Forthcoming Articles

Market Development, Information Diffusion and the Global Anomaly Puzzle

Charlie Xiaowu Cai, Kevin Keasey, Peng Li, and Qi Zhang

Previous literature finds anomalies are at least as prevalent in developed markets as in emerging markets, namely, the global anomaly puzzle. We show that while market development and information diffusion are linearly related, information diffusion has a nonlinear impact on anomalies. This is consistent with theoretical developments concerning the process of information diffusion. In extremely low efficiency regimes, without newswatchers sowing the seeds of price discovery and ensuring the long-run convergence of price to fundamentals, initial mispricing and subsequent correction will not occur. The concentration of emerging countries in low efficiency regimes provides an explanation to the puzzle.

Corporate R&D and Stock Returns: International Evidence

Kewei Hou, Po-Hsuan Hsu, Shiheng Wang, Akiko Watanabe, and Yan Xu

Firms with higher R&D intensity subsequently experience higher stock returns in international stock markets, highlighting the role of intangible investments in international asset pricing. The R&D effect is stronger in countries where growth option risk is more likely priced, but is unrelated to country characteristics representing market sentiments and limits-of-arbitrage. Moreover, we find that R&D intensity is associated with higher future operating performance, return volatility, and default likelihood. Our evidence suggests that the cross-sectional relation between R&D intensity and stock returns is more likely attributable to risk premium than to mispricing.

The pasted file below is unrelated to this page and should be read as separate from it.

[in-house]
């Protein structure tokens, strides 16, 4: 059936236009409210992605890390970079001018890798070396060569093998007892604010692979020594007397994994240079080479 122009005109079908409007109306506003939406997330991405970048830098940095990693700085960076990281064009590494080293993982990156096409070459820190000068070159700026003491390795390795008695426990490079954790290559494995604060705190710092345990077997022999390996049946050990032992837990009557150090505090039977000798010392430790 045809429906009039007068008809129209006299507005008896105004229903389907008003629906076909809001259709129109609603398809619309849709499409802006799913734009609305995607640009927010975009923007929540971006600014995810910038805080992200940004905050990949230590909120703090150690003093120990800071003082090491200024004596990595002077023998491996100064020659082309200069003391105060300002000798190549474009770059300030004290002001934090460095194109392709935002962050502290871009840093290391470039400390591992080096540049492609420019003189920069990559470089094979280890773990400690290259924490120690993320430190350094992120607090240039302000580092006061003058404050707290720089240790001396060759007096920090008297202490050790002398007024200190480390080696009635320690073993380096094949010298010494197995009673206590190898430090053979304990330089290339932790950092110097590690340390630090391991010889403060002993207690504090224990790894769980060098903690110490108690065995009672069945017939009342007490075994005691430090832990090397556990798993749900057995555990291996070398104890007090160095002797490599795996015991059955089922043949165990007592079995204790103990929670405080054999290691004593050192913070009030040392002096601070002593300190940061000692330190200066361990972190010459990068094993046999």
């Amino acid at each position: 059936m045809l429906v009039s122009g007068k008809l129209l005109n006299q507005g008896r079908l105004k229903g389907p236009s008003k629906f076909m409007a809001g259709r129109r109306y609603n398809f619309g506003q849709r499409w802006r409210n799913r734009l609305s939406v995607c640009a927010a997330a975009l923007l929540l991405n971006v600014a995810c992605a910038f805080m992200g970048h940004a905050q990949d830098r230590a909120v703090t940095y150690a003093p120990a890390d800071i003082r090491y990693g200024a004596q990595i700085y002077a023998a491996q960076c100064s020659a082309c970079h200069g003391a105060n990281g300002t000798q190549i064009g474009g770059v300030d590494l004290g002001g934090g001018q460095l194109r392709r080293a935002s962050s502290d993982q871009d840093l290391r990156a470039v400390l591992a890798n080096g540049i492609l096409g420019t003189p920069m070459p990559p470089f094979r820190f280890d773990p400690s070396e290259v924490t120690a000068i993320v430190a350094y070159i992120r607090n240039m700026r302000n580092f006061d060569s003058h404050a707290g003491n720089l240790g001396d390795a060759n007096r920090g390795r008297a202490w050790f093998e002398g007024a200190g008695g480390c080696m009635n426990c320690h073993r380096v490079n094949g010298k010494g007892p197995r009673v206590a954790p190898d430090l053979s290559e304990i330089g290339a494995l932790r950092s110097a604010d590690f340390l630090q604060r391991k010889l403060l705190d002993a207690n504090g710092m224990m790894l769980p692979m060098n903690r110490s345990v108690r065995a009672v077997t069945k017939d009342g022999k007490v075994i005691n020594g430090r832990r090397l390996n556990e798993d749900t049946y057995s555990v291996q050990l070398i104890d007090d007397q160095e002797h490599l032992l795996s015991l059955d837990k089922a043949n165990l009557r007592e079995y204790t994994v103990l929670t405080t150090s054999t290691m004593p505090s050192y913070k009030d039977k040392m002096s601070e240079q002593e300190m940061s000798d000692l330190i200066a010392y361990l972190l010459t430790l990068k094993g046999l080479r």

Do Large Gains Make Willing Sellers?

Dong Hong, Roger K. Loh, and Mitch Warachka

Using unique real estate data that allow for accurately-measured gains, we examine whether sell propensities depend on the magnitude of a seller’s gain. We find that sell propensities are flat over losses and increasing in gains. Consistent with their higher sell propensities, selling prices are lower for properties with larger gains. Large-sized stock investments also have sell propensities that are flat over losses and increasing in gains, although the sell propensities of typical stock investments are V-shaped (Ben-David and Hirshleifer (2012)). Our findings support the realization utility theories of Barberis and Xiong (2012) as well as Ingersoll and Jin (2013).

Managerial Trustworthiness and Buybacks

Sterling Huang, Kaisa Snellman, and Theo Vermaelen

CEO trustworthiness is positively related to long-term excess returns after buyback announcements. CEO trustworthiness is initially measured by the extent to which people in the county where the company headquarters is located trust each other. Further, the positive impact of trustworthiness on excess returns is higher when the CEO has been a long term resident of a high trust county, and correspondingly, trustworthy CEOs are less likely to be accused of financial misreporting. Our conclusions are confirmed when we use alternative measures of trustworthiness such as employee trust and CEO integrity.